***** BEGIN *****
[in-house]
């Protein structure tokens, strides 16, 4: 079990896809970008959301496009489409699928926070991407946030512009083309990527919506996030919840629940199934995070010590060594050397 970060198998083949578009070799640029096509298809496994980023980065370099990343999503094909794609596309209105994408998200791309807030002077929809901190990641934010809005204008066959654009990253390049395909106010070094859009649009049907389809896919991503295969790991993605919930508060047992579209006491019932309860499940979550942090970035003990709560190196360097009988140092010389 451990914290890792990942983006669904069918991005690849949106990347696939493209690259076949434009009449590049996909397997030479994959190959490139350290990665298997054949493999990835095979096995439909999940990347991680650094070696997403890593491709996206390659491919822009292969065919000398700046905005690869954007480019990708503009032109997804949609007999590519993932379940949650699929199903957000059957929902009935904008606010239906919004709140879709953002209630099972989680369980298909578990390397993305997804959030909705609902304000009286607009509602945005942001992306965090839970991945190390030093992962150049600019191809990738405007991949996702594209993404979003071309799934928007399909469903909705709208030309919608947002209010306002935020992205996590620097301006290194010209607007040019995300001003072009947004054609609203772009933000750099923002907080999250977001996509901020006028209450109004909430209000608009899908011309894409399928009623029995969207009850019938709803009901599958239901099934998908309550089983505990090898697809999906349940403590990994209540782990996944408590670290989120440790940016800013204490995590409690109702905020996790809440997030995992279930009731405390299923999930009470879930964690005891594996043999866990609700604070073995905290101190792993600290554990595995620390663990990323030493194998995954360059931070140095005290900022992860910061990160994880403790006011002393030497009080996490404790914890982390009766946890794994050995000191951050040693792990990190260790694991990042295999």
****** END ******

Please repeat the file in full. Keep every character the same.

[in-house]
């Protein structure tokens, strides 16, 4: 079990896809970008959301496009489409699928926070991407946030512009083309990527919506996030919840629940199934995070010590060594050397 970060198998083949578009070799640029096509298809496994980023980065370099990343999503094909794609596309209105994408998200791309807030002077929809901190990641934010809005204008066959654009990253390049395909106010070094859009649009049907389809896919991503295969790991993605919930508060047992579209006491019932309860499940979550942090970035003990709560190196360097009988140092010389 451990914290890792990942983006669904069918991005690849949106990347696939493209690259076949434009009449590049996909397997030479994959190959490139350290990665298997054949493999990835095979096995439909999940990347991680650094070696997403890593491709996206390659491919822009292969065919000398700046905005690869954007480019990708503009032109997804949609007999590519993932379940949650699929199903957000059957929902009935904008606010239906919004709140879709953002209630099972989680369980298909578990390397993305997804959030909705609902304000009286607009509602945005942001992306965090839970991945190390030093992962150049600019191809990738405007991949996702594209993404979003071309799934928007399909469903909705709208030309919608947002209010306002935020992205996590620097301006290194010209607007040019995300001003072009947004054609609203772009933000750099923002907080999250977001996509901020006028209450109004909430209000608009899908011309894409399928009623029995969207009850019938709803009901599958239901099934998908309550089983505990090898697809999906349940403590990994209540782990996944408590670290989120440790940016800013204490995590409690109702905020996790809440997030995992279930009731405390299923999930009470879930964690005891594996043999866990609700604070073995905290101190792993600290554990595995620390663990990323030493194998995954360059931070140095005290900022992860910061990160994880403790006011002393030497009080996490404790914890982390009766946890794994050995000191951050040693792990990190260790694991990042295999």